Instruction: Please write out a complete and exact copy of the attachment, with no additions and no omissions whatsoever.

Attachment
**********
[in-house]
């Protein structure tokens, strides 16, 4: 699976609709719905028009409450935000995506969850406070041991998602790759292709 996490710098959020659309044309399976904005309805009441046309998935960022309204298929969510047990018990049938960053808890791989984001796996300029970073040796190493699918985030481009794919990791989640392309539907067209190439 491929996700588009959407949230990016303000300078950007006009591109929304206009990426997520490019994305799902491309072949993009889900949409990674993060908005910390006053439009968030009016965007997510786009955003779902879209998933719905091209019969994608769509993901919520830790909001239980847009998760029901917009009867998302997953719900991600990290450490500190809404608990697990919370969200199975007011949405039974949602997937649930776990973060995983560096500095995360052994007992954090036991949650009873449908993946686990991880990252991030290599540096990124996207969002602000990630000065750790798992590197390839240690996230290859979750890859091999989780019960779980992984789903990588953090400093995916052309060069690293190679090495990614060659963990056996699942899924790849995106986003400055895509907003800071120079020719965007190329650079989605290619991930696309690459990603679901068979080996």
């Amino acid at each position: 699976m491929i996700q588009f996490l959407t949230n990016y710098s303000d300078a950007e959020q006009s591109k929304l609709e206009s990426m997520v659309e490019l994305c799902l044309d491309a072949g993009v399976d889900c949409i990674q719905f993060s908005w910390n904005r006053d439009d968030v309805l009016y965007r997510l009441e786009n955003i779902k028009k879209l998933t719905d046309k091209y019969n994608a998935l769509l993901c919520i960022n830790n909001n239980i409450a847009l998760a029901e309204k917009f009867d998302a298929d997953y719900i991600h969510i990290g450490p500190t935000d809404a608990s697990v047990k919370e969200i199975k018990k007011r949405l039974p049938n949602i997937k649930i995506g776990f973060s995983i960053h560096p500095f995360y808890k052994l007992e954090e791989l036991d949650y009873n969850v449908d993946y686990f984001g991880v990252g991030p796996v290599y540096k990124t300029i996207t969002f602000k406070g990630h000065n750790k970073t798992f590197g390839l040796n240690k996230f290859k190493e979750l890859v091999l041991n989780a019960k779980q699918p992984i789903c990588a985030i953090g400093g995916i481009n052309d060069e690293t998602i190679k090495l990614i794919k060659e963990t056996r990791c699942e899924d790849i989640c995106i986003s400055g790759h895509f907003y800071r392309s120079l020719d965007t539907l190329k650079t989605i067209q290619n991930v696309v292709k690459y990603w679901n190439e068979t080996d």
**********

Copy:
[in-house]
């Protein structure tokens, strides 16, 4: 699976609709719905028009409450935000995506969850406070041991998602790759292709 996490710098959020659309044309399976904005309805009441046309998935960022309204298929969510047990018990049938960053808890791989984001796996300029970073040796190493699918985030481009794919990791989640392309539907067209190439 491929996700588009959407949230990016303000300078950007006009591109929304206009990426997520490019994305799902491309072949993009889900949409990674993060908005910390006053439009968030009016965007997510786009955003779902879209998933719905091209019969994608769509993901919520830790909001239980847009998760029901917009009867998302997953719900991600990290450490500190809404608990697990919370969200199975007011949405039974949602997937649930776990973060995983560096500095995360052994007992954090036991949650009873449908993946686990991880990252991030290599540096990124996207969002602000990630000065750790798992590197390839240690996230290859979750890859091999989780019960779980992984789903990588953090400093995916052309060069690293190679090495990614060659963990056996699942899924790849995106986003400055895509907003800071120079020719965007190329650079989605290619991930696309690459990603679901068979080996």
């Amino acid at each position: 699976m491929i996700q588009f996490l959407t949230n990016y710098s303000d300078a950007e959020q006009s591109k929304l609709e206009s990426m997520v659309e490019l994305c799902l044309d491309a072949g993009v399976d889900c949409i990674q719905f993060s908005w910390n904005r006053d439009d968030v309805l009016y965007r997510l009441e786009n955003i779902k028009k879209l998933t719905d046309k091209y019969n994608a998935l769509l993901c919520i960022n830790n909001n239980i409450a847009l998760a029901e309204k917009f009867d998302a298929d997953y719900i991600h969510i990290g450490p500190t935000d809404a608990s697990v047990k919370e969200i199975k018990k007011r949405l039974p049938n949602i997937k649930i995506g776990f973060s995983i960053h560096p500095f995360y808890k052994l007992e954090e791989l036991d949650y009873n969850v449908d993946y686990f984001g991880v990252g991030p796996v290599y540096k990124t300029i996207t969002f602000k406070g990630h000065n750790k970073t798992f590197g390839l040796n240690k996230f290859k190493e979750l890859v091999l041991n989780a019960k779980q699918p992984i789903c990588a985030i953090g400093g995916i481009n052309d060069e690293t998602i190679k090495l990614i794919k060659e963990t056996r990791c699942e899924d790849i989640c995106i986003s400055g790759h895509f907003y800071r392309s120079l020719d965007t539907l190329k650079t989605i067209q290619n991930v696309v292709k690459y990603w679901n190439e068979t080996d």